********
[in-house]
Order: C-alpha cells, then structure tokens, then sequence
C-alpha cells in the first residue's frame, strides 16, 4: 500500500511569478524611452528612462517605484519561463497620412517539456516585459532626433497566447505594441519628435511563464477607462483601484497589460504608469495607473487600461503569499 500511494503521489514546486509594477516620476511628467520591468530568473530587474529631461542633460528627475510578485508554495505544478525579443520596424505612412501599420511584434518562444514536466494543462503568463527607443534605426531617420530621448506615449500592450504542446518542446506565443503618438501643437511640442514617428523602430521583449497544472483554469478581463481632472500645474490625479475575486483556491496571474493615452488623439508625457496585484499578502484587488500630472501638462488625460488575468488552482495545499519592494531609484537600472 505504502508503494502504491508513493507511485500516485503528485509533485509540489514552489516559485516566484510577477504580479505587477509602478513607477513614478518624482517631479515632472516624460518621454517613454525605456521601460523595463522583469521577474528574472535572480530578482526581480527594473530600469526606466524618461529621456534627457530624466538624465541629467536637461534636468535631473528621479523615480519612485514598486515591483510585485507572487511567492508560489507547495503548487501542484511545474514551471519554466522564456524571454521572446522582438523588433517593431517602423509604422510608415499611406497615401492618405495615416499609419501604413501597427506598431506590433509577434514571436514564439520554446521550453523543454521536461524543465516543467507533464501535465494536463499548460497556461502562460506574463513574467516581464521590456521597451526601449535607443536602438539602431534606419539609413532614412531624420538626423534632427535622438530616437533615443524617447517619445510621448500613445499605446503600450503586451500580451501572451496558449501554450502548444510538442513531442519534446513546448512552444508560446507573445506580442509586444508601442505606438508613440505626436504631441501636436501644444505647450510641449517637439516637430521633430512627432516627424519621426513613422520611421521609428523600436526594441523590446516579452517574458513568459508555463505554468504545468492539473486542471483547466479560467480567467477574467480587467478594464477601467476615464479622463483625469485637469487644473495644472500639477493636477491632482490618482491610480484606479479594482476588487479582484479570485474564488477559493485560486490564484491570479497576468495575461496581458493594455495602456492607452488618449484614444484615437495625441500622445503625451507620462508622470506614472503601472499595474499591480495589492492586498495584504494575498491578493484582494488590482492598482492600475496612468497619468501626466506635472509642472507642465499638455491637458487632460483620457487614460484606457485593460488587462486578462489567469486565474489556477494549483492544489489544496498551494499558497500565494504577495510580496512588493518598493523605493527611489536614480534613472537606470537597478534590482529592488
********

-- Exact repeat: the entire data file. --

[in-house]
Order: C-alpha cells, then structure tokens, then sequence
C-alpha cells in the first residue's frame, strides 16, 4: 500500500511569478524611452528612462517605484519561463497620412517539456516585459532626433497566447505594441519628435511563464477607462483601484497589460504608469495607473487600461503569499 500511494503521489514546486509594477516620476511628467520591468530568473530587474529631461542633460528627475510578485508554495505544478525579443520596424505612412501599420511584434518562444514536466494543462503568463527607443534605426531617420530621448506615449500592450504542446518542446506565443503618438501643437511640442514617428523602430521583449497544472483554469478581463481632472500645474490625479475575486483556491496571474493615452488623439508625457496585484499578502484587488500630472501638462488625460488575468488552482495545499519592494531609484537600472 505504502508503494502504491508513493507511485500516485503528485509533485509540489514552489516559485516566484510577477504580479505587477509602478513607477513614478518624482517631479515632472516624460518621454517613454525605456521601460523595463522583469521577474528574472535572480530578482526581480527594473530600469526606466524618461529621456534627457530624466538624465541629467536637461534636468535631473528621479523615480519612485514598486515591483510585485507572487511567492508560489507547495503548487501542484511545474514551471519554466522564456524571454521572446522582438523588433517593431517602423509604422510608415499611406497615401492618405495615416499609419501604413501597427506598431506590433509577434514571436514564439520554446521550453523543454521536461524543465516543467507533464501535465494536463499548460497556461502562460506574463513574467516581464521590456521597451526601449535607443536602438539602431534606419539609413532614412531624420538626423534632427535622438530616437533615443524617447517619445510621448500613445499605446503600450503586451500580451501572451496558449501554450502548444510538442513531442519534446513546448512552444508560446507573445506580442509586444508601442505606438508613440505626436504631441501636436501644444505647450510641449517637439516637430521633430512627432516627424519621426513613422520611421521609428523600436526594441523590446516579452517574458513568459508555463505554468504545468492539473486542471483547466479560467480567467477574467480587467478594464477601467476615464479622463483625469485637469487644473495644472500639477493636477491632482490618482491610480484606479479594482476588487479582484479570485474564488477559493485560486490564484491570479497576468495575461496581458493594455495602456492607452488618449484614444484615437495625441500622445503625451507620462508622470506614472503601472499595474499591480495589492492586498495584504494575498491578493484582494488590482492598482492600475496612468497619468501626466506635472509642472507642465499638455491637458487632460483620457487614460484606457485593460488587462486578462489567469486565474489556477494549483492544489489544496498551494499558497500565494504577495510580496512588493518598493523605493527611489536614480534613472537606470537597478534590482529592488